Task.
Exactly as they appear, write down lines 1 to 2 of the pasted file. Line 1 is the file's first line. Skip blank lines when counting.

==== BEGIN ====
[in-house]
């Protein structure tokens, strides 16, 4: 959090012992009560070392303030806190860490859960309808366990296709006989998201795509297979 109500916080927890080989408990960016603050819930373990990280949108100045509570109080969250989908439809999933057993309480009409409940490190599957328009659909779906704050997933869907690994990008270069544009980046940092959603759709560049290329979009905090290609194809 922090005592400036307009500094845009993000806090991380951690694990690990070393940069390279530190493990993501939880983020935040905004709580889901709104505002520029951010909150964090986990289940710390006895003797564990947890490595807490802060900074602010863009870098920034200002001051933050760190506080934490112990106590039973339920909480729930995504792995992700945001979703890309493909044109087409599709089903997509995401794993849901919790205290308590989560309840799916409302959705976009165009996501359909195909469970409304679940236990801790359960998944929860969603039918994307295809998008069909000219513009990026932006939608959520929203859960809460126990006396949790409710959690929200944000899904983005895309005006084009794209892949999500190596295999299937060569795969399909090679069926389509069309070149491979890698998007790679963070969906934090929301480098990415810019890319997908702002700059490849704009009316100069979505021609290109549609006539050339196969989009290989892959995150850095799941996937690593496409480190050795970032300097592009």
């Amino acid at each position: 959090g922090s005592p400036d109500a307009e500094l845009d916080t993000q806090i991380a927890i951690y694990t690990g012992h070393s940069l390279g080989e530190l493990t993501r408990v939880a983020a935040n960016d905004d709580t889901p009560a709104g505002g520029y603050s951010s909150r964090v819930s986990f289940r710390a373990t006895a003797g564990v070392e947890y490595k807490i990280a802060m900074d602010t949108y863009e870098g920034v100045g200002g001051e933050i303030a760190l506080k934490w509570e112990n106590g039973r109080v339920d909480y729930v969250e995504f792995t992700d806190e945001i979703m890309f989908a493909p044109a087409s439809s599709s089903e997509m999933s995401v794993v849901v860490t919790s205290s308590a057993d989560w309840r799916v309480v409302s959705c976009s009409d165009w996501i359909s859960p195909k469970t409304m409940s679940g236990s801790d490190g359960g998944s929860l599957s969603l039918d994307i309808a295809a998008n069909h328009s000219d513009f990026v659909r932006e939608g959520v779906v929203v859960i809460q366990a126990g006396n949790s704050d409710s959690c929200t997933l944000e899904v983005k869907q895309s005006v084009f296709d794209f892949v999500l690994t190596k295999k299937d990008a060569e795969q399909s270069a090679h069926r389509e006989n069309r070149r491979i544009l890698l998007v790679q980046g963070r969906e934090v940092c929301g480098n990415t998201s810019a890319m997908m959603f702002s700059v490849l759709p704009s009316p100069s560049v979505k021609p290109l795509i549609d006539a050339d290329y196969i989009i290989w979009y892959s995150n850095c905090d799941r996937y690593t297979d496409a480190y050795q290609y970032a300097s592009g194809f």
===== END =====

[in-house]
């Protein structure tokens, strides 16, 4: 959090012992009560070392303030806190860490859960309808366990296709006989998201795509297979 109500916080927890080989408990960016603050819930373990990280949108100045509570109080969250989908439809999933057993309480009409409940490190599957328009659909779906704050997933869907690994990008270069544009980046940092959603759709560049290329979009905090290609194809 922090005592400036307009500094845009993000806090991380951690694990690990070393940069390279530190493990993501939880983020935040905004709580889901709104505002520029951010909150964090986990289940710390006895003797564990947890490595807490802060900074602010863009870098920034200002001051933050760190506080934490112990106590039973339920909480729930995504792995992700945001979703890309493909044109087409599709089903997509995401794993849901919790205290308590989560309840799916409302959705976009165009996501359909195909469970409304679940236990801790359960998944929860969603039918994307295809998008069909000219513009990026932006939608959520929203859960809460126990006396949790409710959690929200944000899904983005895309005006084009794209892949999500190596295999299937060569795969399909090679069926389509069309070149491979890698998007790679963070969906934090929301480098990415810019890319997908702002700059490849704009009316100069979505021609290109549609006539050339196969989009290989892959995150850095799941996937690593496409480190050795970032300097592009």